As I begin writing my autobiographical blog and transition journal, I find myself thinking about how being transgender has already effected my creative processes. Everybody is influenced some way by their unique identity, of course. But very few people have quite as profound of a change in perspective as a trans person who comes out to themselves later in life. I am starting on month three of my hormone therapy just two months away from my fortieth birthday. Growing older with testosterone and thinking of myself as a cis straight white male has made some indellible marks upon me, and the vestiges of that perspective and those feeling can be clearly seen in my writing and artwork. But, there are clues, signs of my subconscious trans identity as well. Things that I wasn't fully aware of until now. In fact, there are plot structures that I began weaving into my great story, the Epic of Sally, that with just a tiny tweak will become profound allegories for the trans experience, from being in the closet, to coming out, to being apart from society before and after, to the altering of perspective and growth that comes with it. But, the very direction my imagination took from when I was very young is a direct result of suffering the physical dysphoria long before I knew what it meant. I spent huge amounts of my childhood pretending to be animals other than human, to get away from the pain of simply existing. Then, I found dragons. Dragons were the answer because, in being magical, they could desguise themselves as human. So, it was possible that I really was a dragon and that I'd be able to take my true form at puberty (possibly draconic puberty, which I figured might happen as late as 40 years old...). And, most importantly, even male dragons have internal genitalia, conforming to a body configuration that felt refreshing and correct to me. At the age of eight, I emersed myself so deeply into the world of dragons, I have never been able to leave it. And every story I am working on right now is a direct development from the daydreams and imaginary friends I created in the following years. ----- This post is the public part of a greater project that I am working on. To read stories from my childhood through my transition, and to support the creation of this illustrated Autobiography of a Pacific Northwest Trans Woman, please subscribe to my Patreon, and share liberally! Thank you!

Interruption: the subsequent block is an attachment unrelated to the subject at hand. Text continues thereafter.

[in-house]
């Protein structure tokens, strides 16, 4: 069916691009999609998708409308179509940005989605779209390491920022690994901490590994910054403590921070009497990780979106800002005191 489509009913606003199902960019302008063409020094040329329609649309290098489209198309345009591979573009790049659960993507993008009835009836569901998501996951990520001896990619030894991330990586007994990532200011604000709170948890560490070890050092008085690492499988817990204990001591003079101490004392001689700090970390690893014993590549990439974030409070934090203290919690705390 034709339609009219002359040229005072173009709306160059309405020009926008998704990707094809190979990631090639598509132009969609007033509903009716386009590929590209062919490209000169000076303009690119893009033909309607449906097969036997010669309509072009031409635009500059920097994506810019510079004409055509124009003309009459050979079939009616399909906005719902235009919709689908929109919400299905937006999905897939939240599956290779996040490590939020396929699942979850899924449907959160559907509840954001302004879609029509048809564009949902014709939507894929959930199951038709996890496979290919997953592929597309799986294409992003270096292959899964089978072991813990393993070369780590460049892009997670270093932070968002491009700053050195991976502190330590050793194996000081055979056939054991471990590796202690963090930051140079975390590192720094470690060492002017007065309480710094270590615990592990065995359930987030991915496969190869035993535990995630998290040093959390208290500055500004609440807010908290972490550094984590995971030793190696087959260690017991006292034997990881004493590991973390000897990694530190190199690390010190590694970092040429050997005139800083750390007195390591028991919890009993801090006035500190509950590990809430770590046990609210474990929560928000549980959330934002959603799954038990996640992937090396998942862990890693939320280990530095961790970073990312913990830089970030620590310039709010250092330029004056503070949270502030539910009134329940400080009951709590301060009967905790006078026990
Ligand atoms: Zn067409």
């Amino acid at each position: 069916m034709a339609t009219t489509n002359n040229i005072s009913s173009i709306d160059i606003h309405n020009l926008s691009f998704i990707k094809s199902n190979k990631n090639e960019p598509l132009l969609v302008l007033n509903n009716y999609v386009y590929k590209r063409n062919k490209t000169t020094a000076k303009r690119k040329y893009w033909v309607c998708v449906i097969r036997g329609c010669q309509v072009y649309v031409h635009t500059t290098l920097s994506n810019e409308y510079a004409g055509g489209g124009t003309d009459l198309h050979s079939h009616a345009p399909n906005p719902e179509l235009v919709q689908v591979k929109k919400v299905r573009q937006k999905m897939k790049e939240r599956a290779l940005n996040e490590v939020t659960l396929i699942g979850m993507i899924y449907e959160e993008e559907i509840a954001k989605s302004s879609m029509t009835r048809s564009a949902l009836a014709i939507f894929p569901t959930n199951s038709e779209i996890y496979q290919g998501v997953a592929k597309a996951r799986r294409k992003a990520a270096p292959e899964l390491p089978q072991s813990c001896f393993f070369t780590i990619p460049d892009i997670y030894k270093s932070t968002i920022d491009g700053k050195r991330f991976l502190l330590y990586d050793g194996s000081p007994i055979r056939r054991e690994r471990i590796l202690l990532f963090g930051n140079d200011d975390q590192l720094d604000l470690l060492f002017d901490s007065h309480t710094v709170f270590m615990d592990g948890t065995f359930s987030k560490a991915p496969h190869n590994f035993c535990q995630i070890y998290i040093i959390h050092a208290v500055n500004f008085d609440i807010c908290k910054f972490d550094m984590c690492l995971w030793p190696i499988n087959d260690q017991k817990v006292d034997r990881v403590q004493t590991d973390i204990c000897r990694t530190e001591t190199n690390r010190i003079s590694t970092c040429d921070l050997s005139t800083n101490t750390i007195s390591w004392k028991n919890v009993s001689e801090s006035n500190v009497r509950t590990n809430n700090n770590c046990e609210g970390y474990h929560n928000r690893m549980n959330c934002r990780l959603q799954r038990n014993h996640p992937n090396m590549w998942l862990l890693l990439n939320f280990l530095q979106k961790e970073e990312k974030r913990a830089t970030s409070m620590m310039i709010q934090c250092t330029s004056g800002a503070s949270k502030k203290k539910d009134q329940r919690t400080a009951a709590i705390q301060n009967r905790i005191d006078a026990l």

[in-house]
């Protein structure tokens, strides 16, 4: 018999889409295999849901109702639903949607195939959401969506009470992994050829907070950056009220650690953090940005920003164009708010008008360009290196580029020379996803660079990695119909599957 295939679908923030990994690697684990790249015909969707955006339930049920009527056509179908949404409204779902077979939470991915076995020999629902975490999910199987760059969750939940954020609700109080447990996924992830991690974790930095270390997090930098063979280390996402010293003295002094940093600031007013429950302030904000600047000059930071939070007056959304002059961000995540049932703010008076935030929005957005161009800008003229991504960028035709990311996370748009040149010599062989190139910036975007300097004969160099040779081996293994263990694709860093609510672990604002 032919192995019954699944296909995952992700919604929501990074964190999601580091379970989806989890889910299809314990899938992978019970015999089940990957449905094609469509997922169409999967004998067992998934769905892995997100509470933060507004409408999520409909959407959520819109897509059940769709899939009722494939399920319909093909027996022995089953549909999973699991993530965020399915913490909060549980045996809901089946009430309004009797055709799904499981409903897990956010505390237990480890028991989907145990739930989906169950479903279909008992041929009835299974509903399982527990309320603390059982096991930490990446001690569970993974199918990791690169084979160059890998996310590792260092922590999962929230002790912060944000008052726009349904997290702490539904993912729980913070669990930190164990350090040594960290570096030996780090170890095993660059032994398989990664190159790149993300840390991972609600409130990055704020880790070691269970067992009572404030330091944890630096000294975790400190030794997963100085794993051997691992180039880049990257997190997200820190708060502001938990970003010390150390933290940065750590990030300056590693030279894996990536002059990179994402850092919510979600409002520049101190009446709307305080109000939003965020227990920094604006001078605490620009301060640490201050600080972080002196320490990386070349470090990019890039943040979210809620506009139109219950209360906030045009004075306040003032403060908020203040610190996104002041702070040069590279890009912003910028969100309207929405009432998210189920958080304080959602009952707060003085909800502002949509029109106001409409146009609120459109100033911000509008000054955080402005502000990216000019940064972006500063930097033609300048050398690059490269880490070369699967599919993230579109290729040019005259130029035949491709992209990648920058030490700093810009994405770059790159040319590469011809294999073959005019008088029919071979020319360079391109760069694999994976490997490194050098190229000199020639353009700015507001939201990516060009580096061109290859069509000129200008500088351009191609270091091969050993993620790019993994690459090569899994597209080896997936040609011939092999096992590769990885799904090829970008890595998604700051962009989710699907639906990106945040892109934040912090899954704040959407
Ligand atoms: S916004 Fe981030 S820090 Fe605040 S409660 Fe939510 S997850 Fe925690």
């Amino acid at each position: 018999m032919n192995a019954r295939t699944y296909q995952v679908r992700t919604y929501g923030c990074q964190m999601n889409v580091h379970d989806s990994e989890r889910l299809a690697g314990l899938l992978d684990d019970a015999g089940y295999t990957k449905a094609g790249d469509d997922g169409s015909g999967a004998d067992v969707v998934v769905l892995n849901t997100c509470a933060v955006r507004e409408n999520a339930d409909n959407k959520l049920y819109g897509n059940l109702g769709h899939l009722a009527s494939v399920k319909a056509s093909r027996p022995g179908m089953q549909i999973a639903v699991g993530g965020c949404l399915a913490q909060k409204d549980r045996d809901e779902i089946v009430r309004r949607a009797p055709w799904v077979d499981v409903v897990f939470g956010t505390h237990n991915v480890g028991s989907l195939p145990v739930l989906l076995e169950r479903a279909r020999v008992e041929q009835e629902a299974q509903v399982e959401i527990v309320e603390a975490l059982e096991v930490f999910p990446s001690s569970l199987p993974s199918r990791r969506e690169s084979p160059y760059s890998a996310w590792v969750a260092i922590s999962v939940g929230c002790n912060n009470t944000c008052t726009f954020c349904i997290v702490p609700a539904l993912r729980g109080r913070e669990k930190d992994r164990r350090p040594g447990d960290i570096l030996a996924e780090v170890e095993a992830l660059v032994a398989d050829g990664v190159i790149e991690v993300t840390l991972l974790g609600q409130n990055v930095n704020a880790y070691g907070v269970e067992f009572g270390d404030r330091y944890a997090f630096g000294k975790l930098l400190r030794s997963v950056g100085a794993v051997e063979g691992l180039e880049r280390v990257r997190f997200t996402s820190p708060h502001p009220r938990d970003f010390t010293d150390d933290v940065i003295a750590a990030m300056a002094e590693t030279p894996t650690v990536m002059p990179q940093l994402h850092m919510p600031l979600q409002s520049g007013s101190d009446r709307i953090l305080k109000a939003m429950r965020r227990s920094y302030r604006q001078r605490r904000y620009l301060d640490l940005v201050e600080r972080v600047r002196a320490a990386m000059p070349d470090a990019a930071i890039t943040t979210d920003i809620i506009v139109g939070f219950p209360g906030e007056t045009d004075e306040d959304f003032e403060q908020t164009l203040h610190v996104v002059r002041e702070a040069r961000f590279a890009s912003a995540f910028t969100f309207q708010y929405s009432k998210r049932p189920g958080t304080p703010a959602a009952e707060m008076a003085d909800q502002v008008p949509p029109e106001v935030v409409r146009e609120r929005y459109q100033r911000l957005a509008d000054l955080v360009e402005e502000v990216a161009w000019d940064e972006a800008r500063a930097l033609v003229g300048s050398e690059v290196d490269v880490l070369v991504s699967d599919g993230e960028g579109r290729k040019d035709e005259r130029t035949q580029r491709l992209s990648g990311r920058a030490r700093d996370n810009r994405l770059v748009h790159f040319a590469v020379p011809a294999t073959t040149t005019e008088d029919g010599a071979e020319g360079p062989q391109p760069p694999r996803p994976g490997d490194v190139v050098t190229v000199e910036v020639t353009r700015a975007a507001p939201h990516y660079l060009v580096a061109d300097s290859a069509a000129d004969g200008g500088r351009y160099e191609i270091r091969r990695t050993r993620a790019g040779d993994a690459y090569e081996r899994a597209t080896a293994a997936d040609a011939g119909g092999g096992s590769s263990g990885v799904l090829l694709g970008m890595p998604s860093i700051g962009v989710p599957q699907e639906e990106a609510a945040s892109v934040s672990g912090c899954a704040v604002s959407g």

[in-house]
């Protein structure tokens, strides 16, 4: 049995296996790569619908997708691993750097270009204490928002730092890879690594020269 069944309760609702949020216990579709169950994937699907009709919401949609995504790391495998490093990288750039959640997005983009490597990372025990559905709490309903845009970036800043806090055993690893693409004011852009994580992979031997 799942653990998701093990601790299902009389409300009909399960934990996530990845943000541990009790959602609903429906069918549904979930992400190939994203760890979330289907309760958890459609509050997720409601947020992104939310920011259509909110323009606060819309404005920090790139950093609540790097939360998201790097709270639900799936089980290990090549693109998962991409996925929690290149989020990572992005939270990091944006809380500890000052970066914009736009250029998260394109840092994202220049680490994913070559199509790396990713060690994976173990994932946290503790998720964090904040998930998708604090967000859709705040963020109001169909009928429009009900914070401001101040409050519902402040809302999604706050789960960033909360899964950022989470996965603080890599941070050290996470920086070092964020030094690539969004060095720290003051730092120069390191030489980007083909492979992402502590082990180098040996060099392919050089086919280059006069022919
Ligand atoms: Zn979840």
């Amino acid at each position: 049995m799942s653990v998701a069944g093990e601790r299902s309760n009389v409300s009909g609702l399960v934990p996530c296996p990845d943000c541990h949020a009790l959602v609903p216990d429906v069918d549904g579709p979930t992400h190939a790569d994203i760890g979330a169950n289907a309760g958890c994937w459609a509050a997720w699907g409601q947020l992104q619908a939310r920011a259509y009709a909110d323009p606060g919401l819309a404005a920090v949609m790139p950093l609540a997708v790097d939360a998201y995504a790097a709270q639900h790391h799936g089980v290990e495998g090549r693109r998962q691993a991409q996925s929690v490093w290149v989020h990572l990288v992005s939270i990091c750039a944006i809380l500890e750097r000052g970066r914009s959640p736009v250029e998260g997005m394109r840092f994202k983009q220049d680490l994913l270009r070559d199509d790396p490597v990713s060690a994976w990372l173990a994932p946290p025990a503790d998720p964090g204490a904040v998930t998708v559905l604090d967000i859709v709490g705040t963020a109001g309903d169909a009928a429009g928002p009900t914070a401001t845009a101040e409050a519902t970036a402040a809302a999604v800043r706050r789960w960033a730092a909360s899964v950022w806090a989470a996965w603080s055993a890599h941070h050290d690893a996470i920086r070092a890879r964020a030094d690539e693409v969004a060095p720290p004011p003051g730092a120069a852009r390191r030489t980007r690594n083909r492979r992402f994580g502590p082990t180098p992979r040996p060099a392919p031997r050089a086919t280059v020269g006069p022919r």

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In reflection of my life, this blog is going to undergo a massive transition. It will still be the hub of my work, but I am going to begin using it as my personal journal, because that is my work now. More specifically, I am going to be using it to talk about my experience as a trans woman. Most of the posts here will be of the current-events/editorial/personal-observation kind. Each with a link to my new Patreon page, where the subscription only part of the blog will be located. That blog will be updated more often, actually, and will be an autobiography proper! Starting with fun details about my birth, and going through the things I remember, including diaper changes and memory quirks, as well as how genuinely cool my family has been. This will be a rough draft, with my family's veto on any post. But my goal is to compile a book about my transition and the development of my creative endeavors. Not because I'm some shining example of a trans artist, but because one more narrative from a trans person can help give greater perspective on the diversity of human life. And, while I have had a truly blessed life for someone who neither wealthy nor famous, I have been close enough to death due to my struggles that I am personally appalled and flabbergasted that anyone has it worse off. And they do. Maybe the contrast between all our lives can help to bring more sympathy to the world of my trans siblings. Thank you!

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Memorial Illustration for Doug Smith

From the Fenworks

I met Doug when he was part of my dad's band, Radio Free Lynden. I worked with him when I joined my dad's business, Fairhaven Communications Company. Doug was the first person to demonstrate to me the personal value of donating your own time to something you feel is deeply important - my dad explaining to me what pro-bono was while Doug printed materials for the Rainbow Coalition. And, some of the last, smallest acts of kindness that Doug performed in the past year were quite possibly some of the most profound acts of help I have received. He loved my artwork, but never asked for a piece. I wanted to make him something and give him a hug. Well, here is something, at least. Let it be known that he was one of the people in the past year that saved my life. Thank you. These words probably describe his life and struggles far better than I ever can.

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